“Train your mind to walk quietly along small stretches of road at first and then after you have become sure of its docility, you can take it along safely down the tortuous road of the six fold temptations of lust, anger, greed, delusion, pride and jealousy.”
A preacher was also the head of a village and had a large number of people at his beck and call.
As part of his discourse on the holy day of Dusshera, he talked about the vices of Ravana and the importance of giving up vices and bad habits. So he encouraged and goaded everyone to give up one bad habit each on this auspicious day. To set an example, he said, “I give up my anger. From now on, I will never get angry.”
As the discourse concluded and the congregation started to disperse, a little girl came up to the preacher and said, “Oh Guruji, which bad habit did you give up!” He said, “I gave up my anger!”
Another youngster asked, “Did you really give up your anger?” The priest raised his head pompously and said, “Of course I did! I shall never be angry again!” As he walked a few steps ahead, a man said, “Guruji, what a wonderful resolve, but do you really think, you will be able to carry it off ?” The Guru said, “Do you think, I will go back on my word? Of course I will do it!”
A few minutes later a girl asked, “Guruji! Did I hear you right? What did you gave up?” He asked, “Oh Lord! I am telling you all, I have given up my anger!” Another minute later an old lady said, “I was sitting too far behind, so I didn’t really hear you. What did you say, you gave up?”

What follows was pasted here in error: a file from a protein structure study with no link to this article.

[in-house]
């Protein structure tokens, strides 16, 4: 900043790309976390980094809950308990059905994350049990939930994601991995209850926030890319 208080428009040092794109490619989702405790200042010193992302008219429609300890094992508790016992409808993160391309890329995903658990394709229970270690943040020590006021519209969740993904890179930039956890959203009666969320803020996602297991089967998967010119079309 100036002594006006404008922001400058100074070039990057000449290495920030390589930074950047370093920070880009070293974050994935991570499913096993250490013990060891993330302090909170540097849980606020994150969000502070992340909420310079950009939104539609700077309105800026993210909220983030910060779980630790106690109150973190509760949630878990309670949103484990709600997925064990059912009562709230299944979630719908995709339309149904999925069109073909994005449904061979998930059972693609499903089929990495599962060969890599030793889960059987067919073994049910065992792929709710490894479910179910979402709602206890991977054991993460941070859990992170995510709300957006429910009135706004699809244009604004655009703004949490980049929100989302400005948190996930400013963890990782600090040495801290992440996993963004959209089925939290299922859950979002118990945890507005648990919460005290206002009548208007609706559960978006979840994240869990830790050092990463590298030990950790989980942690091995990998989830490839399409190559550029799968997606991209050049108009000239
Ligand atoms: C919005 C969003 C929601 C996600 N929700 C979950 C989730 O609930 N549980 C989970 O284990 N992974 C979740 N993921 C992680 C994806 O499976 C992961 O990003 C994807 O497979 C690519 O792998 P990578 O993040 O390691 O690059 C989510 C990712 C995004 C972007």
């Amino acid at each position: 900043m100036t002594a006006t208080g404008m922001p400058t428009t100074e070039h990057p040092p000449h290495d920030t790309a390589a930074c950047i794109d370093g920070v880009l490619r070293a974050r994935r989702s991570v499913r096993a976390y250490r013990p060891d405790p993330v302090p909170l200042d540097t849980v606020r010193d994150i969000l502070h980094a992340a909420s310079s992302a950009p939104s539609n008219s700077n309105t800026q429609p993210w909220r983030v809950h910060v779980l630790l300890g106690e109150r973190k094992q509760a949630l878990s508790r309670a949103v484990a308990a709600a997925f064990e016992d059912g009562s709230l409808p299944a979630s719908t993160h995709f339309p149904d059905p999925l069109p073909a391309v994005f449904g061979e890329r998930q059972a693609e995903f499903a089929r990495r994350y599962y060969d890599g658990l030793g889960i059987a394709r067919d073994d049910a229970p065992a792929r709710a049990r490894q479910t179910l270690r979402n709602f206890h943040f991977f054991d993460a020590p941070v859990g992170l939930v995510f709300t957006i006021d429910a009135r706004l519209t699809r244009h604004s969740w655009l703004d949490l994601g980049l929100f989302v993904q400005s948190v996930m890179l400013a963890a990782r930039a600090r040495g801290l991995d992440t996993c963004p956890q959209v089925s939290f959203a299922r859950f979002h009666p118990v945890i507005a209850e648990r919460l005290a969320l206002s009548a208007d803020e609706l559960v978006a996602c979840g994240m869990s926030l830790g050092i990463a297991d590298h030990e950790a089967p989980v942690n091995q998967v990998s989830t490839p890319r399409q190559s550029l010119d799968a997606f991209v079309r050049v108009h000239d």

Now, that was getting to be too much! The preacher shouted, “How many times should I tell you? I have given up my anger!”
Well! Giving up vices or working on self-improvement is not such a simple matter. It takes huge mental strength and resolve. It is not as simple as making an announcement of renunciation. Character and countenance cannot be built in a day. It is a never ending process in self grooming. We can never achieve much if we are in a hurry to achieve. One learns to walk first and later on to run. When one foot walks, the other rests howsoever fleetingly it may be! Doing and being are to be balanced at all times!